To help organizations manage internally built applications more effectively, developer software and services provider Atlassian is offering an enterprise-focused code management service based on the popular open source Git software.
The Stash Data Center, now commercially available, was designed to accommodate the expedited development schedules faced by many enterprise software teams, as they adopt the popular devops development methodology.
Devops stresses short development cycles, continuous integration, and close coordination with operations teams.
Stash is based on Git, code management software developed by Linus Torvalds to control the development of the Linux operation system kernel, which has been collaboratively worked on by nearly 12,000 developers since 2005.
Git has gone on to become one of the most widely used source control systems. More than 60 percent of developers surveyed by Gartner currently use Git to manage their code.
Atlassian’s managed Git service has been designed specifically for enterprise workloads, according to the company. It can easily support thousands of concurrent users issuing frequent changes to a code base.
Git offers the ability for multiple programmers to work on the same project at the same time, thanks to its branch-based workflow architecture. The service offers a set of access controls that limit individual developers to the project, repository, or branch levels.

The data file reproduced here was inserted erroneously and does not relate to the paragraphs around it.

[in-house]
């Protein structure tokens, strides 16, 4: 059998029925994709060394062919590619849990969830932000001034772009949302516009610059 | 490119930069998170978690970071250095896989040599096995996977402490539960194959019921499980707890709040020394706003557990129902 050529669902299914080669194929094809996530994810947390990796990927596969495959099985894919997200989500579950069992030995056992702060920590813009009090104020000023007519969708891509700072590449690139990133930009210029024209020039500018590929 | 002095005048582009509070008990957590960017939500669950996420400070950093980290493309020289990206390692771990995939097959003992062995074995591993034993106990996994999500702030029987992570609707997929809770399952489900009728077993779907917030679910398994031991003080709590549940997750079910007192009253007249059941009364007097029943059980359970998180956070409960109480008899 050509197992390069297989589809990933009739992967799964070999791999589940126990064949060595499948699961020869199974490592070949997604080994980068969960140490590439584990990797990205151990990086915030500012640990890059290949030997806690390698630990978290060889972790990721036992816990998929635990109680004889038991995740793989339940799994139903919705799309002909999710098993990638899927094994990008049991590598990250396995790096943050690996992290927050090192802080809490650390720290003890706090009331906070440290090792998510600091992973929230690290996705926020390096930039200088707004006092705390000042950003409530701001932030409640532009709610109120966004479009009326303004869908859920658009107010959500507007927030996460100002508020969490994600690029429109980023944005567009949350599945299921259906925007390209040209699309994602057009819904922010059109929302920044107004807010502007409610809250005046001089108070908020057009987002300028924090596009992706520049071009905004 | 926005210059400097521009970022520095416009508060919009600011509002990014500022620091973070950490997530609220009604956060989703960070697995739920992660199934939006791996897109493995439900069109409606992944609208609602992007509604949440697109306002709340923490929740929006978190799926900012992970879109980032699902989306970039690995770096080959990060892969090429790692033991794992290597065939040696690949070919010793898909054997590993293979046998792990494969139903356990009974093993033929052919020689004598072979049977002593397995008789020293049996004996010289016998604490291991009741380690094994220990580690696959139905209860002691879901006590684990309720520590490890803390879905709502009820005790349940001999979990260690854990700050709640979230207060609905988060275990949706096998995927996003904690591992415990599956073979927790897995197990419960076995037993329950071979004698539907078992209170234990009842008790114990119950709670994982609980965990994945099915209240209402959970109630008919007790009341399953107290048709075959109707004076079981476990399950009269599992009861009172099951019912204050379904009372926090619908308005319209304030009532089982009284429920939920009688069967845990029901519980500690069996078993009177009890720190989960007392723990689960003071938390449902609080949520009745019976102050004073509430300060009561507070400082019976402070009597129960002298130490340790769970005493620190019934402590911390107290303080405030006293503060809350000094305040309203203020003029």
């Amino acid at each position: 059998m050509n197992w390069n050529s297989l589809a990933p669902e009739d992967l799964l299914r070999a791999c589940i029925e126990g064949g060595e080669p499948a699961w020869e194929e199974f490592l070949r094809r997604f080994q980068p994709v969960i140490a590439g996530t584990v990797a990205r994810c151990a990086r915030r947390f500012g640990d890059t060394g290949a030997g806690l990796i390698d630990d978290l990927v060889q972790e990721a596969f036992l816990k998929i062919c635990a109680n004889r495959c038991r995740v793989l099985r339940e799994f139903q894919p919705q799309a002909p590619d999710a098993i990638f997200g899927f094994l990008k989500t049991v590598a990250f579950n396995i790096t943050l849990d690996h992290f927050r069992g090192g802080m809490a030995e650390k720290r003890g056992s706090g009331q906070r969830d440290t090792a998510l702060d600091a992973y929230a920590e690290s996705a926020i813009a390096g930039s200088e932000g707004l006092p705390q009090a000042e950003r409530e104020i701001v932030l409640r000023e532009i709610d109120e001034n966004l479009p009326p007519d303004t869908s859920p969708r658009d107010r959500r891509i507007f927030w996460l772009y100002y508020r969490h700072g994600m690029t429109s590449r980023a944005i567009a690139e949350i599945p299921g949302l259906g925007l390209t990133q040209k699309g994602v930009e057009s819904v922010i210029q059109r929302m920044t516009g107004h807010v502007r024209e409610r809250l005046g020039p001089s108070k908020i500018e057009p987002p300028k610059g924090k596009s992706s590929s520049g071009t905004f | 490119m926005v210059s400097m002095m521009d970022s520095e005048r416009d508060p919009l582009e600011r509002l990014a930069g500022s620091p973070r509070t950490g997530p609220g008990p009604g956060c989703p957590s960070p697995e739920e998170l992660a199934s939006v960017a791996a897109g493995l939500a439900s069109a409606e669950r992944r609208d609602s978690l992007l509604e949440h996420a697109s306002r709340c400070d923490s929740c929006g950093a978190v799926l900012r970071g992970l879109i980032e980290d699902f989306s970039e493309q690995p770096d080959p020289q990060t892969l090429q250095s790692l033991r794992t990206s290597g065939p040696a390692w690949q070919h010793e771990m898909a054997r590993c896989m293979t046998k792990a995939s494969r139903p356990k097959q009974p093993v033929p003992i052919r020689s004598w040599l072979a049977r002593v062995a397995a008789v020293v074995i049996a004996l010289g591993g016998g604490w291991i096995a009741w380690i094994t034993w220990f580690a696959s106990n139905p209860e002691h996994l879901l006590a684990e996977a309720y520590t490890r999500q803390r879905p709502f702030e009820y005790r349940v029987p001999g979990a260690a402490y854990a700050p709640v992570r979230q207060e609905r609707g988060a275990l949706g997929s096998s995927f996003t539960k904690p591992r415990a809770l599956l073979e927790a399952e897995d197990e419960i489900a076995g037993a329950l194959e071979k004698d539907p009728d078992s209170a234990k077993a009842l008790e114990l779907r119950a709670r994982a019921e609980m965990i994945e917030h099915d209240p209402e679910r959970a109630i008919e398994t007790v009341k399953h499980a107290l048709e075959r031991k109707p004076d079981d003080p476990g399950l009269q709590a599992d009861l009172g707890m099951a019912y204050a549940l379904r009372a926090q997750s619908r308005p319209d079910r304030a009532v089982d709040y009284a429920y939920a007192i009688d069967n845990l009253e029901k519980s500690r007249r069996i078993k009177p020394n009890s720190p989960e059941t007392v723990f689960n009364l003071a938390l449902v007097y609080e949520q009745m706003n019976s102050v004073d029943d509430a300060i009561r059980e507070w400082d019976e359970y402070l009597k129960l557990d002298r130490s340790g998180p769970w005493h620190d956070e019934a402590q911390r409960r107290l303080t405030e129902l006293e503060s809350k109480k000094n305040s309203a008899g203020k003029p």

The company uses database clusters and shared file systems to minimize downtime, eliminating the setup work required to have such capabilities in-house.
Atlassian integrated two of its own tools into the service to further speed the development process: the Jira bug tracking software, and the Bamboo continuous integration software for quickly testing new versions of a program.
The company unveiled Stash Data Center in September, signing on select users as beta testers.
Amadeus, a travel industry technology company, used the service to coordinate activities for 3,000 developers. NASA’s Ames Research Center uses Stash to collaborate with the Federal Aviation Administration.
Cisco, Splunk, education services provider Blackboard, and telecommunications equipment manufacturer Ciena have also been early users of the service.
Stash Data Center costs US$24,000 per year for up to 1,000 users.